Nordic Kingship

A few months ago I had been reading Paul Beekman Taylor’s Sharing Story: Medieval Norse-English Literary Relationships and in particular his chapter titled ‘Nordic Sacral Kingship in Beowulf’ made me begin to think about how Icelanders would have viewed the idea of sacral kingship. (Yes it has taken me a long time to create this post.)

My understanding is that the idea of sacral kingship was fairly widespread and common in the Middle Ages, and I take it that this idea was that in the words of Beekman Taylor ‘That is to say that the king’s own body is not only a body politic, but a treasure and a fertile force, and when that force fails its function, kingship fails. If the crops fail, the king has failed his office and must be removed.’* This idea makes sense for the Nordic people who were ruled by a king, such as the Norwegians or Danish, but what would the Icelanders have thought about sacral kingship? And also how is our understanding of the Norse perspective on sacral kingship skewed by the fact that most surviving documents for that period come from Iceland. For a long period of time Icelanders had no king, and in fact prided themselves on this. So the question is how does did this impact on their idea of the function of sacral kingship? By whom or what did Icelandic people think the functions of the king were fulfilled; if the crops failed or there was unrest, who was responsible for these things? And how did they order their world?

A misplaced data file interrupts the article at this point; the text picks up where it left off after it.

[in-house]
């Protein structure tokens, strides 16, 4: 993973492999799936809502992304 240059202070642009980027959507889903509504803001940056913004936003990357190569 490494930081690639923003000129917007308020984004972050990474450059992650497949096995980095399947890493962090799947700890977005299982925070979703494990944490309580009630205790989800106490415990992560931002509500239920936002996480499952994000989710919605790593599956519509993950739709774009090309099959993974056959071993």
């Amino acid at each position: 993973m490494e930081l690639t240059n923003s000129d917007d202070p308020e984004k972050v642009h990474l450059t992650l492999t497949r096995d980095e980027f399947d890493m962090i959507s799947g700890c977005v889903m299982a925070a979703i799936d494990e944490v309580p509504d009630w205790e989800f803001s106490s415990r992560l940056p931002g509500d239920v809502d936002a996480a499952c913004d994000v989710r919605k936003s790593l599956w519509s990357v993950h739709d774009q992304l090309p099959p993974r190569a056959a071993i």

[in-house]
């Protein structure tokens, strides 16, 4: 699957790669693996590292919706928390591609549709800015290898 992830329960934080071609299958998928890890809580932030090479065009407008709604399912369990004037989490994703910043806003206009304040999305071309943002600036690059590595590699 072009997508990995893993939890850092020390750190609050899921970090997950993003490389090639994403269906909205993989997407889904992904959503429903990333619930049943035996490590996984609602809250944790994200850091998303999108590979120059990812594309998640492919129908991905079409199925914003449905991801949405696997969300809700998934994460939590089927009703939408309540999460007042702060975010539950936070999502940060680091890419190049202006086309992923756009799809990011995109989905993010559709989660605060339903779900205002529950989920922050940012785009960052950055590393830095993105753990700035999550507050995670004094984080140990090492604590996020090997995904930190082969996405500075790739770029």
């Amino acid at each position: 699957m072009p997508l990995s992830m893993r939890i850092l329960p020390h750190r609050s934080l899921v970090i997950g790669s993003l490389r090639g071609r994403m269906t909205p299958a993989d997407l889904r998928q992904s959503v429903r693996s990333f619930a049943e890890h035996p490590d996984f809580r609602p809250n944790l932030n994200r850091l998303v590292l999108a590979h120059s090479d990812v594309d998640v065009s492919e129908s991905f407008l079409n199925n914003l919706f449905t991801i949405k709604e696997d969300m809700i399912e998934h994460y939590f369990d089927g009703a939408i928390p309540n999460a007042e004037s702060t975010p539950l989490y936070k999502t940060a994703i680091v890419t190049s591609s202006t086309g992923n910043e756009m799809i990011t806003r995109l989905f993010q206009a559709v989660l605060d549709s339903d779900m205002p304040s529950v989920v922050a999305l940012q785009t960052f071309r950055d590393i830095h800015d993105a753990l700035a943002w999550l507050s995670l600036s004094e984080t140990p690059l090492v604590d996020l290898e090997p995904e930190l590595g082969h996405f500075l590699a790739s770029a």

Icelandic literature is full of examples of Icelanders sailing abroad and matching wits with kings to be proved their equal and are heaped with honours, which indicates that they did not think of themselves of being less worthy than kings and perhaps indicates they didn’t feel the lack of a king. Maybe because they didn’t have a king they didn’t need to justify or explain the kings function through the idea of sacral kingship. I will definitely need to investigate at some point what the Icelandic solution was to the questions that other socities answered with sacral kingship.

*Paul Beekman Taylor, Sharing Story: Medieval Norse-English Literary Relationships (New York: AMS Press, Inc., 1998), p. 54.